Baltimore man accused of plotting to blow up military recruiting station in Md.
By Maria Glod, Jerry Markon and Tara Bahrampour
Washington Post Staff Writers
Thursday, December 9, 2010; 1:02 AM
A Baltimore construction worker was charged Wednesday with plotting to blow up a military recruiting station in Maryland after the FBI learned of his radical leanings on Facebook, joined his plot and supplied him with a fake car bomb that he tried to detonate, federal officials said.
Antonio Martinez, 21, a U.S. citizen who recently converted to Islam and changed his name to Muhammad Hussain, declared on his Facebook page that he hates "Any 1 who opposes Allah." Those kinds of postings, brought to the FBI's attention, sparked an intensive investigation involving an undercover agent, a secret informant and a chilling plot to kill military personnel in the United States because they were killing Muslims overseas, according to an FBI affidavit filed Wednesday.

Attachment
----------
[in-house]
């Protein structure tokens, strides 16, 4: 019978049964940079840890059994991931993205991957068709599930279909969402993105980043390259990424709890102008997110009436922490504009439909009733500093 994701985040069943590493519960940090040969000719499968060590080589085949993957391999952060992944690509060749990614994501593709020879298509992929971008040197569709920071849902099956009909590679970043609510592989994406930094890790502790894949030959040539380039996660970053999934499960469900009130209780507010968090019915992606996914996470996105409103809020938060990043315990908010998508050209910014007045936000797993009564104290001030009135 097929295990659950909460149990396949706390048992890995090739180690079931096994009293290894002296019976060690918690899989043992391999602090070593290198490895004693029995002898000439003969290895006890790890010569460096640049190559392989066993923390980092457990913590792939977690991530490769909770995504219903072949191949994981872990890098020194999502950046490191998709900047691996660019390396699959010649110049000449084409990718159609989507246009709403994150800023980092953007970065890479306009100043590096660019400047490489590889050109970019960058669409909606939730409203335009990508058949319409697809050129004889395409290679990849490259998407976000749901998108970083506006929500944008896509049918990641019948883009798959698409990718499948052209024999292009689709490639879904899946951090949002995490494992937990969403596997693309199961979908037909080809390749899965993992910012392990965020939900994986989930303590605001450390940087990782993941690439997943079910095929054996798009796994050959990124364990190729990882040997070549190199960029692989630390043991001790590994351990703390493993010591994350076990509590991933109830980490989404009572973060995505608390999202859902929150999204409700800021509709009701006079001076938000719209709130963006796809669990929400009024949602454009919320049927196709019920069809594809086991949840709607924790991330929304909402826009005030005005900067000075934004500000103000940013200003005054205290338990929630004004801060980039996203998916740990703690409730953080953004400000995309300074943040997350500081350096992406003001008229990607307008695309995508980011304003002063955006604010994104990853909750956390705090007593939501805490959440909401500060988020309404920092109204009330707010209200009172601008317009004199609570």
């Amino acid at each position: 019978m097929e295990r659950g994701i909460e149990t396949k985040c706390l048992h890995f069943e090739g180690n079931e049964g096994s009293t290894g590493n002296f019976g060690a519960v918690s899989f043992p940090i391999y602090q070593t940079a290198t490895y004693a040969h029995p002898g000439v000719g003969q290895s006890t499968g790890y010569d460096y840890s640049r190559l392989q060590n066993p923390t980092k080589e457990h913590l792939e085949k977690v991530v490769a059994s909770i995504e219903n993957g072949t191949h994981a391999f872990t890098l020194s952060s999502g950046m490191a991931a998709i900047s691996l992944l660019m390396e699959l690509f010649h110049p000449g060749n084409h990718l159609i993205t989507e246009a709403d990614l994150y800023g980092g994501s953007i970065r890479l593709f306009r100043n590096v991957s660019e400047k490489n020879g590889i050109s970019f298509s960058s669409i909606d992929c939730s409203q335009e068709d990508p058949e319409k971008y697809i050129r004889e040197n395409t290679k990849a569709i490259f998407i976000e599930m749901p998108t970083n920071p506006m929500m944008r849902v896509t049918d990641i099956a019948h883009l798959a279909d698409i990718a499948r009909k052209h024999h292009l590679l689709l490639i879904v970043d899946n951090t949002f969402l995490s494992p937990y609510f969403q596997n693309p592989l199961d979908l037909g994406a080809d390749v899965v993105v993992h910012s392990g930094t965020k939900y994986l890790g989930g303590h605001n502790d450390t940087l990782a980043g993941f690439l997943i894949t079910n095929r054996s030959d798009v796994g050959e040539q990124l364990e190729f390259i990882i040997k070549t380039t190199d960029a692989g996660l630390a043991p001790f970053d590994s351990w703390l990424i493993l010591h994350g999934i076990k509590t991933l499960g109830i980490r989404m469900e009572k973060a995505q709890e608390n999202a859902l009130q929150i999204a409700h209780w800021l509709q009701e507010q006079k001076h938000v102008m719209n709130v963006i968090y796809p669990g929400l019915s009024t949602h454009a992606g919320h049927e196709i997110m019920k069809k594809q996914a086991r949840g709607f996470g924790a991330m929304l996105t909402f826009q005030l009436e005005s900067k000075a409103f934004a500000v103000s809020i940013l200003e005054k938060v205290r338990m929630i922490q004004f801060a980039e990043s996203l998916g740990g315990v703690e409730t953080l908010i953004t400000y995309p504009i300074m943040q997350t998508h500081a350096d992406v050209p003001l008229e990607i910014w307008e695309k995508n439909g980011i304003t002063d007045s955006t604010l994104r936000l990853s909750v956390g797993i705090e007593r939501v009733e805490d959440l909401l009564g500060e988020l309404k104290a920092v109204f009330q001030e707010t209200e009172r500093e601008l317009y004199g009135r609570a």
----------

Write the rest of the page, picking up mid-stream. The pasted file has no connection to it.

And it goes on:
Martinez was so intent on carrying out the attack on the Catonsville recruiting station that he approached at least three people to join in what he saw as his mission, court papers say. Another - whom Martinez knew as his "Afghani brother" - was actually an undercover FBI agent.
The arrest is the latest in a series of cases in which federal authorities have used undercover operatives to monitor extremists, secretly befriend those suspected of plotting terror attacks and, in some cases, even to provide the means to carry them out.
Last month, undercover agents in Oregon helped a man who set out to kill thousands at a Christmas tree lighting ceremony prepare a bomb (which was fake), then arrested him after he tried to detonate it in a crowded public square. In October, federal agents posing as Islamic radicals met with a Northern Virginia man later accused of plotting to bomb Washington area Metro stations.
The FBI's tactics have been criticized by some Muslims, who accuse government agents of infiltrating mosques and trying to entrap members of their community. But the strategy has worked, said Brian Jenkins, a terrorism expert with the Rand Corp think tank. "There is no question that they have prevented terrorist attacks," Jenkins said, adding that officials have become more careful in recent years to avoid entrapment.